ICE: Immigrant who left Canal Street church ‘sanctuary’ might still be deported

Jose Torres speaks with WGNO's Susan Roesgen on his first day outside a church sanctuary

NEW ORLEANS –  El Salvadoran immigrant Jose Torres strolled on the sidewalk in front of First Grace United Methodist Church on Tuesday for the first time in seven months.  Since last November the construction worker and immigrant rights leader had sought “sanctuary” in the church, unable to leave it under the threat of deportation.

Torres said it felt good to be “afuera” –outside– unafraid that Immigration and Customs Enforcement officials might come to arrest him.

Torres and his supporters told the media that ICE officials in the regional office in New Orleans had agreed this week that Torres could stay in the city indefinitely, as long as he “checked in” with ICE once every thirty days.

But a response to WGNO’s request for a comment from ICE seems to imply that Torres could still be deported– as early as his next monthly check in.

In an email, Bryan Cox, Southern Region Communications Director for ICE, wrote that Torres “was given one month; it would be entirely speculative for any person to suggest what may happen beyond that time frame.”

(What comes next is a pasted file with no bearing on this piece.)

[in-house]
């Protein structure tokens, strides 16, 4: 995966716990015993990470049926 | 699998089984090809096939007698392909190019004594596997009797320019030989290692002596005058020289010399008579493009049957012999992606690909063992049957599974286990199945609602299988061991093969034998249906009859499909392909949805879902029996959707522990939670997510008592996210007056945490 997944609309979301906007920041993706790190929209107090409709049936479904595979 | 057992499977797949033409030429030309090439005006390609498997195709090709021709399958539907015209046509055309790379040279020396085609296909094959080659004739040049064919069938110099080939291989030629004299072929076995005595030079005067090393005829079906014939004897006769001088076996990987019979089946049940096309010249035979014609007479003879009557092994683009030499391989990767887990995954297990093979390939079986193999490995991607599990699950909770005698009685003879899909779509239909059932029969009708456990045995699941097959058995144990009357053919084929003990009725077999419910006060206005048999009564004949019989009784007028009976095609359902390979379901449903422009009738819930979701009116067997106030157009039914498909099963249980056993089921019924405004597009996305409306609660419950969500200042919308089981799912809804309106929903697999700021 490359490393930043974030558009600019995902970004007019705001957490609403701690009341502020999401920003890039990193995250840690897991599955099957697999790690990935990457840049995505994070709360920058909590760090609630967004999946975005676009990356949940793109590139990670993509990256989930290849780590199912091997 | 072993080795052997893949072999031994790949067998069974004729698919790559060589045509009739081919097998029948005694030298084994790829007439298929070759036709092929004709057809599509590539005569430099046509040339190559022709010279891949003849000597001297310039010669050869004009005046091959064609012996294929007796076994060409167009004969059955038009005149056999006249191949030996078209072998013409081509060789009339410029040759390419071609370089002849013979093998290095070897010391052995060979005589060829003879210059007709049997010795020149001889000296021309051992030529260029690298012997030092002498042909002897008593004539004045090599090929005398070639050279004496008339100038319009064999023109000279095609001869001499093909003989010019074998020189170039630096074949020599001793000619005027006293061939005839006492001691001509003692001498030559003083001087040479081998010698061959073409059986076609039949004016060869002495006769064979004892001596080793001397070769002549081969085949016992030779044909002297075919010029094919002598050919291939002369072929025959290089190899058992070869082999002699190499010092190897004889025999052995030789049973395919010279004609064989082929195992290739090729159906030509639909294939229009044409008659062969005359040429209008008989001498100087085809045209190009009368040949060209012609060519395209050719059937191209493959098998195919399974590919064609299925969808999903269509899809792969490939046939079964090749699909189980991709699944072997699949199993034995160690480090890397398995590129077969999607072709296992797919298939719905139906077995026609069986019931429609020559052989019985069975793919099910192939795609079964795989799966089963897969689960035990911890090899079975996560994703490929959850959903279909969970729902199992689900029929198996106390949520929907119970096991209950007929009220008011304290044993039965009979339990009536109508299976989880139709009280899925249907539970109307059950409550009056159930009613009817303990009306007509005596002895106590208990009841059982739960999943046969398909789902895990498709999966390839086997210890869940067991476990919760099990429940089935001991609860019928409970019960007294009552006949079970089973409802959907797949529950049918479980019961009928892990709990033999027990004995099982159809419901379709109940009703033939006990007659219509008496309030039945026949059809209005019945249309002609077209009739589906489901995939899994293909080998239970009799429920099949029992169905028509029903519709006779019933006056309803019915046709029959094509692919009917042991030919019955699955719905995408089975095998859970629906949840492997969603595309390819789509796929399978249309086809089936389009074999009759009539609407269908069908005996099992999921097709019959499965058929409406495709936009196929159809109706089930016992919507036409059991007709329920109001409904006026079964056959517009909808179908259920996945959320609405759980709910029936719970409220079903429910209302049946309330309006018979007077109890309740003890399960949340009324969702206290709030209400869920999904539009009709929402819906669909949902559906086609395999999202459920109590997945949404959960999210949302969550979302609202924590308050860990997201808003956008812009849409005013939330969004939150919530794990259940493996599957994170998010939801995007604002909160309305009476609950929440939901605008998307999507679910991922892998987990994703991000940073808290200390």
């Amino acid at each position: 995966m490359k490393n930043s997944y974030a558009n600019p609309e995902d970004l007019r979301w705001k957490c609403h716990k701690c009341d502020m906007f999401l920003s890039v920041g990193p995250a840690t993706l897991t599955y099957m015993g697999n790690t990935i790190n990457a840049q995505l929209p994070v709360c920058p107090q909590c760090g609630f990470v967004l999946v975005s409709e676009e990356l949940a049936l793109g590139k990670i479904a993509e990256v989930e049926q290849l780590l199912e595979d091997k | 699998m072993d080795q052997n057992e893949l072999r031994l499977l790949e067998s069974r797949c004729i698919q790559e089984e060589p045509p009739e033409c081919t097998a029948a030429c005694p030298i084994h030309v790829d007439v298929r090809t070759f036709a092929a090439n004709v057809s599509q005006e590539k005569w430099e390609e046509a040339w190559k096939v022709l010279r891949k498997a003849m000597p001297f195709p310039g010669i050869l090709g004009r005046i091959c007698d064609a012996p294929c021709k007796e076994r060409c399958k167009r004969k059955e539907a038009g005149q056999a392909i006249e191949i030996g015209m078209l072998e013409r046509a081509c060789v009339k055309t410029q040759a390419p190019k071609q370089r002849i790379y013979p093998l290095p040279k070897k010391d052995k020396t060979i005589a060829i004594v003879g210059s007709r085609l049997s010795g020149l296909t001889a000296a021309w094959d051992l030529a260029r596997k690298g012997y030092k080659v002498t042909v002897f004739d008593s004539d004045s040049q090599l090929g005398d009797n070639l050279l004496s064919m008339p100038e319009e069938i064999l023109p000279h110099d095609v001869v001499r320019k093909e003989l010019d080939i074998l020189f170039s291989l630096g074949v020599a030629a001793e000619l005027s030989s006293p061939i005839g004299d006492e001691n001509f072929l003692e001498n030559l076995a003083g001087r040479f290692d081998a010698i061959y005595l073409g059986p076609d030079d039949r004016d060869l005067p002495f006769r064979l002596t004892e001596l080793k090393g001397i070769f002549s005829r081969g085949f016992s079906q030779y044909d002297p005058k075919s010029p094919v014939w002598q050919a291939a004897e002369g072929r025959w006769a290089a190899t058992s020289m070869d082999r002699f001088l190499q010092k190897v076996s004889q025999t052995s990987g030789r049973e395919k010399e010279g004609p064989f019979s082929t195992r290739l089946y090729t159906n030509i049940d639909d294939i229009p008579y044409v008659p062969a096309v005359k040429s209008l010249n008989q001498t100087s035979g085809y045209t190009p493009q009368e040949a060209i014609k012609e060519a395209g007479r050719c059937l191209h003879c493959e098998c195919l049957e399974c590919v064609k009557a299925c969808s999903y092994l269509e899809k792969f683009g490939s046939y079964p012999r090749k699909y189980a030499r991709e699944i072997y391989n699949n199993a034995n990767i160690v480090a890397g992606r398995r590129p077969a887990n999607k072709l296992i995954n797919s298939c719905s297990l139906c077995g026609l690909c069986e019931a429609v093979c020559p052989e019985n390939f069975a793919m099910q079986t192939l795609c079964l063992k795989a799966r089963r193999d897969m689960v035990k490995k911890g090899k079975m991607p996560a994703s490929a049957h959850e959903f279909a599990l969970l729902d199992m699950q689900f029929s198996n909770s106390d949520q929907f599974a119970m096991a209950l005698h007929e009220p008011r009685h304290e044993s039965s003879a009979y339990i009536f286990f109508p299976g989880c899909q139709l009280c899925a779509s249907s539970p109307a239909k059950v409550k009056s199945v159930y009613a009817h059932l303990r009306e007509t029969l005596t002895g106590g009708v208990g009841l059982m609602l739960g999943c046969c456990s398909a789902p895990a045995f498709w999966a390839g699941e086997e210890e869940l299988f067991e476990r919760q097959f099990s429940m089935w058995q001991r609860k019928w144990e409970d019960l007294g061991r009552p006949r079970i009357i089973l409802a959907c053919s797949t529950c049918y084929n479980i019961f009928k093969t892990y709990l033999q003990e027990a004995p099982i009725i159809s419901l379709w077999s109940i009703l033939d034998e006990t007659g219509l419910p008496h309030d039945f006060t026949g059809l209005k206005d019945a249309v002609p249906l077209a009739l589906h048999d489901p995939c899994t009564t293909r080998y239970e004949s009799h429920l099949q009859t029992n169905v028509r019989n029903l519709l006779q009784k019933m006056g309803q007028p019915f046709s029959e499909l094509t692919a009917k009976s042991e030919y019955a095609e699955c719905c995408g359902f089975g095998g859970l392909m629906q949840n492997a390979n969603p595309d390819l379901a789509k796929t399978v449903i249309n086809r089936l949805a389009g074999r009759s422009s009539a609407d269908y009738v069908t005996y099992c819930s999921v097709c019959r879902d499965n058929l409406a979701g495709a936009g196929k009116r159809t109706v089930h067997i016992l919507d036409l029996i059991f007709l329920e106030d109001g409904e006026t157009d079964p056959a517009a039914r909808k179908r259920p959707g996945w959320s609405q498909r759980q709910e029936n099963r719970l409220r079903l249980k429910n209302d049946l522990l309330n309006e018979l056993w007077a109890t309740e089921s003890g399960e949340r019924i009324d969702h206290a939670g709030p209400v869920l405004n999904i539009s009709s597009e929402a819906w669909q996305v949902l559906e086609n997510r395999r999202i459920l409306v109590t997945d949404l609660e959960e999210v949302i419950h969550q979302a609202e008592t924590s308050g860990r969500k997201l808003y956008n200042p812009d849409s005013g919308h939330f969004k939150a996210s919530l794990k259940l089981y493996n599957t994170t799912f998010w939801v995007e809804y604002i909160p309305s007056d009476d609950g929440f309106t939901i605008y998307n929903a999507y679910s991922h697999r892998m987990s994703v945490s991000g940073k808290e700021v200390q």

Cox wrote that the decision to allow Torres to leave the church sanctuary, without facing immediate arrest, simply gives Torres “a month to seek any potential immigration relief that he may want to attempt to obtain.  His case will be re-evaluated in a month based on the totality of the circumstances, just as is done in all cases.”

How ICE will handle Torres’ case going forward is one uncertainty– finding housing for himself and his wife and their two, American-born daughters is another. With no income for the last seven months, Torres says they lost their home.

The ultimate irony is that although Torres is free to leave the church, he and his family will be living there until they can raise the funds to get a home of their own.